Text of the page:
By BRENWIN NAIDU
FEW car manufacturers have a heritage as illustrious as Jaguar. Historically, the British automaker has a reputation for producing truly desirable, sleek, sexy vehicles that many aspire to owning. But of course, a Jaguar that isn’t sleek and agile-looking would be a huge misnomer – the cars do, after all, share their name with a wild, swift hunting feline.
For me, the prospect of owning a classic Jaguar is extremely alluring. I recently read an entire eulogy to Jaguar’s iconic beauty, the E-Type in the motoring section of one of our national newspapers – and I was absolutely convinced that I should start saving up, to one day afford my own slice of motoring legend.
The E-Type is a stunning car. I’ve yet to see one in the flesh, but if it looks as amazing as it does in the pictures, then the day I get to run my hand over its curvaceous bodywork will certainly be glorious. Another one of my favourite, classic leaping cat models is the Jaguar XJS. I remember how, as a youngster I cringed during the movie Speed – not because of Sandra Bullock’s acting, but thanks to that particular moment in the first few scenes of the movie, where our protagonist, attempting to catch-up to the bomb-laden bus, gets behind the wheel of a black XJS. The driver’s side door was subsequently swiped out, leaving the owner of the car infuriated, but our hero totally unfazed.
Indeed, Jaguars have been made even more exciting by appearing on the big screen. Sean Connery, starring alongside the sultry Catherine Zeta-Jones, managed to wreck a beautiful Jaguar XKR – in a manner typical of another character rendered by Connery, James Bond. Now while Bond usually gets the keys to cars from Aston Martin – and in past films, BMW and Lotus, I did notice that in the film, Casino Royale, the bad guys were the ones rolling in Jaguars. In this one, Bond, played by Daniel Craig, evaded the pursuit of the villains in their Jaguar XJs. Those who’ve watched it will know the result – Bond lost control, swerving to avoid hitting the damsel in distress, totalling his Aston, becoming a sitting duck for the baddies.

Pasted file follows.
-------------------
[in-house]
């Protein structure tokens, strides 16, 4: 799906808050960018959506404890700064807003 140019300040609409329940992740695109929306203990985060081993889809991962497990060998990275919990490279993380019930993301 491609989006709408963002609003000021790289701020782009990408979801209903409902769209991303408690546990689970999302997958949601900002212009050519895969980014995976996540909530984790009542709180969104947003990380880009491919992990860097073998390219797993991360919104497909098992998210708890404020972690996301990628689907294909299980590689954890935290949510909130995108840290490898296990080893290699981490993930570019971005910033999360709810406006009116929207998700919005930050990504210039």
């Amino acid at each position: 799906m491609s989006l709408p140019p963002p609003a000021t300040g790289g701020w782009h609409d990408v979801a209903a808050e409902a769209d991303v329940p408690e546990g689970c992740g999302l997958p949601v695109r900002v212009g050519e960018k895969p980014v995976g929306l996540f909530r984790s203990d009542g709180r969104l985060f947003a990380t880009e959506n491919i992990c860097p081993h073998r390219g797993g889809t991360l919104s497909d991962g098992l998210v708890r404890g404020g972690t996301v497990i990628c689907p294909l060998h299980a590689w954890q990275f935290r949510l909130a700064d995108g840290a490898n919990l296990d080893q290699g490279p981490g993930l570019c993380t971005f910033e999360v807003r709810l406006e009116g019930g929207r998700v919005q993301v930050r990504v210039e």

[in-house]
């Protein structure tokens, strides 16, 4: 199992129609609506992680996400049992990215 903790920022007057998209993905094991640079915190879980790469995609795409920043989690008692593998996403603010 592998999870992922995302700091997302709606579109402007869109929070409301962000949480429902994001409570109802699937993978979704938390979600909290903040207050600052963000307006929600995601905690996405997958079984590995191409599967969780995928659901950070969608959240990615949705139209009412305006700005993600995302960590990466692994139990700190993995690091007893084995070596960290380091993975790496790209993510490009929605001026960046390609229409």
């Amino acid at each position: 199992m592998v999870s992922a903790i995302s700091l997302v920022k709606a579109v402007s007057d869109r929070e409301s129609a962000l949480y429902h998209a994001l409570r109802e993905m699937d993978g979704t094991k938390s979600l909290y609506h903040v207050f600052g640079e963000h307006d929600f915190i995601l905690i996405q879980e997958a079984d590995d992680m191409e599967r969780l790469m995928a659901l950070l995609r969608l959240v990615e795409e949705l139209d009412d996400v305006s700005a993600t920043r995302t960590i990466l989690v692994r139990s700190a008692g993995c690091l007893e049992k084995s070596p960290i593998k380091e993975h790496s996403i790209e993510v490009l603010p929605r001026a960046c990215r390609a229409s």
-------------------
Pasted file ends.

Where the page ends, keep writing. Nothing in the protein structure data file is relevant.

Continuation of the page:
The new XJ saloon is quite a significant change from the previous, in terms of styling. While there seemed to be a more evolutionary approach to design throughout the past XJ models, the latest one appears to be more futuristic in its aesthetics. I say it’s an indication that Jaguar is attempting to appeal to a broader audience, trying to tackle the mainstream competitors in the luxury segment, but still retaining the prominent Jag hallmarks. In the construction of the Jag’s attractive physique, they’ve employed aerospace-inspired aluminium body technology. According to the press release, this gives the XJ a weight cut of at least 150-kilogrammes when stacked up against its competitors.
Those opting for an XJ have an array of engines to choose from. You can have a 3-litre diesel engine, which produces 202-kilowatts and promises a 0-100km/h time of 6.4 seconds. Or, if you’re a real petrolhead who loves power, you can get an XJ with a 5-litre powerplant that has an output of 375-kilowatts, delivering you from 0 to 100km/h in a brisk 4.9 seconds. Of course, there are many engine choices in between too.
When you’re buying a luxury vehicle of this kind, you would want a fair amount of gadgetry, and technological toys to make you feel as though you’re really getting your money’s worth. There are cool touches like the circular control of the JaguarDrive selector that rises up, there’s also an 8-inch touch screen in the centre console, allowing the control of functions such as climate control and navigation.
Then there’s also the Interactive Voice control system: a list of prompts are displayed, to control a particular function by speaking. The Jaguar XJ also boasts a plethora of safety features, like Anti-lock brakes, Dynamic Stability Control, Emergency Brake Assist, Cornering Brake Control and Understeer Control.